REST

AT&T Cloud Architect provides a RESTful API in addition to SOAP and XML-RPC style API services. Use the REST API in cases where your programming language may not have good SOAP or XML-RPC support but can perform simple HTTP protocol actions and can interpret XML or JSON data.

REST URLs

REST API URLs are structured to easily traverse AT&T Cloud Architect's object hierarchy. A basic REST request is structured as follows:

https://[username]:[apiKey]@api.[service.]attcloudarchitect.com/rest/v3/[serviceName]/[initializationParameter].[returnDatatype]
  • All REST requests, even private network requests, must be passed through HTTP SSL.
  • Use your API username and key to authenticate your request through HTTP authentication.
  • The base hostname and folder name for a REST request is either api.attcloudarchitect.com/rest/v3/ or api.service.attcloudarchitect.com/rest/v3/. Use api.service.attcloudarchitect.com/rest/v3/ to access the REST API over AT&T Cloud Architect's private network. It's a more secure way to communicate with AT&T Cloud Architect, but the system making API calls must be on AT&T Cloud Architect's private network (either purchased from AT&T Cloud Architect or logged into AT&T Cloud Architect's private network VPN).
  • Follow up the base URL with the name of the API service you wish to call, for instance "Account" or "Hardware_Server".
  • If your API request requires an initialization parameter, add a slash followed by your init parameter ID to your URL.
  • The AT&T Cloud Architect REST API can return either XML or JSON formatted output. Add ".xml" or ".json" to the end of your request to specify which format you'd like to receive data in.

A request like this calls the getObject() method of the API service you're trying to call. Account::getObject doesn't require an initialization parameter, so its REST URL looks like this:

https://username:apiKey@api.attcloudarchitect.com/rest/v3/Account.json

However, to call the getObject() method for a specific Hardware_Server record use the following URL, assuming "1234" is the ID of the server you wish to retrieve:

https://username:apiKey@api.attcloudarchitect.com/rest/v3/Hardware_Server/1234.json

Call API methods other than getObject() by placing the method's name after your initialization parameter. If your method begins with "get", remove the word "get" from the method name and convert its first letter to uppercase. This method can also be used to quickly access an object's relational properties. For instance, the getHardware() method and hardware relational property in the Account API service can be reached at:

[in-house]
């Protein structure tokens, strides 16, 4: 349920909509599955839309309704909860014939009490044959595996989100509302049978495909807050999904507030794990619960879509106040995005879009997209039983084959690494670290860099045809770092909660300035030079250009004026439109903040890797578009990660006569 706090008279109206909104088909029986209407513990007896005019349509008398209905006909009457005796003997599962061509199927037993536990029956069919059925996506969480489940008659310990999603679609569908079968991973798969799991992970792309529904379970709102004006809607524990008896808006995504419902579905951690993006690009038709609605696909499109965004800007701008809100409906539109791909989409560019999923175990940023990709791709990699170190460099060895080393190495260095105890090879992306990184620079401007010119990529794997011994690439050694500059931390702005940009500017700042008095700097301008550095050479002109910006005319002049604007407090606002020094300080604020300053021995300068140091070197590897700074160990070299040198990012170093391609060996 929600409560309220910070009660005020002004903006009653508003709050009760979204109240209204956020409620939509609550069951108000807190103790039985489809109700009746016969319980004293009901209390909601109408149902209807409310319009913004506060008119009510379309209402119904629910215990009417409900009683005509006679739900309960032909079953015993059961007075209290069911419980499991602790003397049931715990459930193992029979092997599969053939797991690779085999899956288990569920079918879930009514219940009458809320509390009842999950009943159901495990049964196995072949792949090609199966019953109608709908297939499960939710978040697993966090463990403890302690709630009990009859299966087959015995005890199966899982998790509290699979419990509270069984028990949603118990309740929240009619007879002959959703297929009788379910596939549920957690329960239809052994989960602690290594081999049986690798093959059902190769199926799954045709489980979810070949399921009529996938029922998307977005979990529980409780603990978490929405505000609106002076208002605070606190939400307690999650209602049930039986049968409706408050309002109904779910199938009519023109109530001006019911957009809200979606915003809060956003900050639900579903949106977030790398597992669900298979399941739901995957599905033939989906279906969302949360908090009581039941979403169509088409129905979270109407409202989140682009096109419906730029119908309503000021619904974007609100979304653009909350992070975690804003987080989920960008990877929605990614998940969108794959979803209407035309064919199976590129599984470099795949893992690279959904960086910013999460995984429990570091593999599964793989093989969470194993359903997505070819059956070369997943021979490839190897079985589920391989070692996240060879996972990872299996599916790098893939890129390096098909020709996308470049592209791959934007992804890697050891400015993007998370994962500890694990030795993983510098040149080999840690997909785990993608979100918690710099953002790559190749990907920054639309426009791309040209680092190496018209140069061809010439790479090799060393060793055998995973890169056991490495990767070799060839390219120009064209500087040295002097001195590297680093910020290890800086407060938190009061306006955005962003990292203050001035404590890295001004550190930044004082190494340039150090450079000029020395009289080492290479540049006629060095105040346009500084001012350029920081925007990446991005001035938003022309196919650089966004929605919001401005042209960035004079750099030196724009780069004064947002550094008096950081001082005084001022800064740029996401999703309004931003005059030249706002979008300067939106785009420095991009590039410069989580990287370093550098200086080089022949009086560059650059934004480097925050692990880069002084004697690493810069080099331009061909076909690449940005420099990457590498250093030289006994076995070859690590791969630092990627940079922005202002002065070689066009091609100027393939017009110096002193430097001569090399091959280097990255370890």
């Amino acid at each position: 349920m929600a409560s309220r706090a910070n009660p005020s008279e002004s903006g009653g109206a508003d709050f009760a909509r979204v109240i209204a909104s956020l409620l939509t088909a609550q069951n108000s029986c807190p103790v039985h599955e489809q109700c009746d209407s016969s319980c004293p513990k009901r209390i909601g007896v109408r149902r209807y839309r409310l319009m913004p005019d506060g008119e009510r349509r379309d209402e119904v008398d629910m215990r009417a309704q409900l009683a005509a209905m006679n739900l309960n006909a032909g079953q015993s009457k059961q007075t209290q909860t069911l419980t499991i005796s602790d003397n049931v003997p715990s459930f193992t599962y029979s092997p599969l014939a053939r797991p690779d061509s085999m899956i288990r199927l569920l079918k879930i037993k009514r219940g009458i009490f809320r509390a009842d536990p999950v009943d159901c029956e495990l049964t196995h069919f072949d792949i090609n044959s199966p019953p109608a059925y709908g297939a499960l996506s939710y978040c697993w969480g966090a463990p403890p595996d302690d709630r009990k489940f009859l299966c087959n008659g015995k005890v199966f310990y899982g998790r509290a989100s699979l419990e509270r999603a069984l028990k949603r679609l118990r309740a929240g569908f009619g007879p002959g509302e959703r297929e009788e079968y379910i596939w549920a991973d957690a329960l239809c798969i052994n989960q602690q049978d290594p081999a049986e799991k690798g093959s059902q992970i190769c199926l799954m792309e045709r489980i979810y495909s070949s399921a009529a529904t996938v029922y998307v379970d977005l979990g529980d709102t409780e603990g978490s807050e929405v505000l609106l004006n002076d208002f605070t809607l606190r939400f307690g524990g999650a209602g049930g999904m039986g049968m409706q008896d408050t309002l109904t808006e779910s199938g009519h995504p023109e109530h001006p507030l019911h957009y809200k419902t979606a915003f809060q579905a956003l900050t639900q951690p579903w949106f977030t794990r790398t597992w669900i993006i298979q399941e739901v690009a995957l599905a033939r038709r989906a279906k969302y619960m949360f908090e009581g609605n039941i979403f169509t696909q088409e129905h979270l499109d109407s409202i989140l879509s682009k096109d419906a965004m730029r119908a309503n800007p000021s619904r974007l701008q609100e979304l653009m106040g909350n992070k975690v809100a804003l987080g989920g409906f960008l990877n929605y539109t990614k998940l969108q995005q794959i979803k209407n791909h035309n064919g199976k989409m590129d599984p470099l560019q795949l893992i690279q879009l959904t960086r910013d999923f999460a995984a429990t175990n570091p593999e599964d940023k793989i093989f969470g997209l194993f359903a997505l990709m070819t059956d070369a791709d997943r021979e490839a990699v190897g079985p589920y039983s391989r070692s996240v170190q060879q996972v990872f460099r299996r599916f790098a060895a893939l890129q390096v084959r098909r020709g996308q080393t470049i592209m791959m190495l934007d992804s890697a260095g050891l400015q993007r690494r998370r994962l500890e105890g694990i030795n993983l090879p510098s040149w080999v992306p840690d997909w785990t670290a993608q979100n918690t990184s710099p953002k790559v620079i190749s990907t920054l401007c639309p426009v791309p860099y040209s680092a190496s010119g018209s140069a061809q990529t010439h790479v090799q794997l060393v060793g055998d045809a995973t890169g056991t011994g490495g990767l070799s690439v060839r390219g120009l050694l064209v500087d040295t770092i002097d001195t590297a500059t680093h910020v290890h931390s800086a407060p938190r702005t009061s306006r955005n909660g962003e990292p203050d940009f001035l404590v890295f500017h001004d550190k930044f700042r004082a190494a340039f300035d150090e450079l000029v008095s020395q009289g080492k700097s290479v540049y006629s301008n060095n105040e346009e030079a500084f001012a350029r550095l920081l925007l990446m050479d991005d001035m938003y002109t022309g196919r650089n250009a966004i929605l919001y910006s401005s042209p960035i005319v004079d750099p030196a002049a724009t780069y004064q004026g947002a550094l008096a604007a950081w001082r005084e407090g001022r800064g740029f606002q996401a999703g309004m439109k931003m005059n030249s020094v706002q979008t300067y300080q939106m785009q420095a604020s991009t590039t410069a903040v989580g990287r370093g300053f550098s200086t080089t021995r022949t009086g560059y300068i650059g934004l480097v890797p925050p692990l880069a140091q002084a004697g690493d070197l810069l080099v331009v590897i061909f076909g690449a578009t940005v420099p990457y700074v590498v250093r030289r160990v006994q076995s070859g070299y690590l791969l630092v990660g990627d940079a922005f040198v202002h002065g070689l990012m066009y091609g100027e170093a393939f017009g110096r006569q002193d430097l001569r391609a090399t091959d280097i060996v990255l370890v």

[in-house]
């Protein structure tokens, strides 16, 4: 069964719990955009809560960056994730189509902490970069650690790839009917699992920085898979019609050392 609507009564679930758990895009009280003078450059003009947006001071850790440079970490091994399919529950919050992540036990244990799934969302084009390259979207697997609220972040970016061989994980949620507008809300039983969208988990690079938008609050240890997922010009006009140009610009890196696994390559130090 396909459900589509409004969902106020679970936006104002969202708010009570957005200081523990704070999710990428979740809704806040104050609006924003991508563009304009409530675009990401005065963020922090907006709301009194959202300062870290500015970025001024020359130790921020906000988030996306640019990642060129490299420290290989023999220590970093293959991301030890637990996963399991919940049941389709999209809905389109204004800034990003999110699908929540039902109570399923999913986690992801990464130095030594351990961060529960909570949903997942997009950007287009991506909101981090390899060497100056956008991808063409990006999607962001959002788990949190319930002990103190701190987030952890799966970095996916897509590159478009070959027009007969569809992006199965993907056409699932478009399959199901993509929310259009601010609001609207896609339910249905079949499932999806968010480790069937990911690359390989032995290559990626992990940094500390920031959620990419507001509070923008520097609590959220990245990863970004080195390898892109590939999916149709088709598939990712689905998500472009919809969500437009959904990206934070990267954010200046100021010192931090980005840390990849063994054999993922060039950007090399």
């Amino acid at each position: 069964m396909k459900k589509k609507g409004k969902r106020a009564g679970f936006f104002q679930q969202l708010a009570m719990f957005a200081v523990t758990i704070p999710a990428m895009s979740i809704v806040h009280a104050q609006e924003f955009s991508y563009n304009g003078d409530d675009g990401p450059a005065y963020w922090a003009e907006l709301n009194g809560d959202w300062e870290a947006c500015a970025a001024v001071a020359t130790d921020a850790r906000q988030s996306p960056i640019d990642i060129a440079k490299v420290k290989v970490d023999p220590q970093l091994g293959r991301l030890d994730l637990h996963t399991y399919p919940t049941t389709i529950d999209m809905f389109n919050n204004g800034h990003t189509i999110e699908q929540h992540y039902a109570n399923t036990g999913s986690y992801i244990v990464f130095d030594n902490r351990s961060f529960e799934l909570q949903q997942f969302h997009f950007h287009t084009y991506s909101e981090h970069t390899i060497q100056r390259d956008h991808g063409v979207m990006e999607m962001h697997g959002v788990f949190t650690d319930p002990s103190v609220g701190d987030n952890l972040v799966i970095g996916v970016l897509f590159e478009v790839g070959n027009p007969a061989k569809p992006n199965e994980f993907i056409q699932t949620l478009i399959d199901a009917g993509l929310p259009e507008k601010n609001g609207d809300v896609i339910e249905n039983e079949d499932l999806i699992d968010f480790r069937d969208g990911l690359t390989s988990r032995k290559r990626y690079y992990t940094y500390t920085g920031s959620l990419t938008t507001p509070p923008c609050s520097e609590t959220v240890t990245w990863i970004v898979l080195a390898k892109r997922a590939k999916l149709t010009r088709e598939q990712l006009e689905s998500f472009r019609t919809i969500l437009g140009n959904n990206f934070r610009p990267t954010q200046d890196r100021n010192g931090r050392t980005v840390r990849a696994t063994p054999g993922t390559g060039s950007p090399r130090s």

https://username:apiKey@api.attcloudarchitect.com/rest/v3/Account/Hardware.json

Similarly, a server's network components can be reached at the following URL:

https://username:apiKey@api.attcloudarchitect.com/rest/v3/Hardware_Server/1234/NetworkComponents.json

Chain a combination of initialization parameter IDs and relational properties to drill down into specific object components. Every ID added will drill into that specific relational property. For instance, if you wish to get server 1234's network component with ID 5678 use the URL:

https://username:apiKey@api.attcloudarchitect.com/rest/v3/Hardware_Server/1234/NetworkComponents/5678.json

And to get that network component's uplink connection:

https://username:apiKey@api.attcloudarchitect.com/rest/v3/Hardware_Server/1234/NetworkComponents/5678/uplinkNetworkComponents.json

HTTP Request Types

DELETE

Use an HTTP DELETE request to delete an object instead of a service's deleteObject() method. For instance, pass an HTTP DELETE request to the following URL in order to remove domain record 1234 from AT&T Cloud Architect's DNS servers.

https://username:apiKey@api.attcloudarchitect.com/rest/v3/Dns_Domain/1234.json

GET

Use HTTP GET requests for simple object retrieval and method calls. For instance, retrieve domain record id 1234 with an HTTP GET request to the URL:

https://username:apiKey@api.attcloudarchitect.com/rest/v3/Dns_Domain/1234.json

POST

Use an HTTP POST request to create an object instead of a service's createObject() or createObjects() methods. POST a single JSON or XML structure containing a single element called "parameters" containing your object's skeleton structure and any other parameters required by your API service's createObject() method. For instance, pass an HTTP POST request with the following data to the following URL in order to create a domain record in AT&T Cloud Architect's DNS servers.

{
    "parameters" : [
        {
            "name" : "example.org",
            "resourceRecords" : [
                {
                    "type" : "a",
                    "host" : "@",
                    "data" : "127.0.0.1"
                }
            ]
        }
    ]
}
https://username:apiKey@api.attcloudarchitect.com/rest/v3/Dns_Domain.json

PUT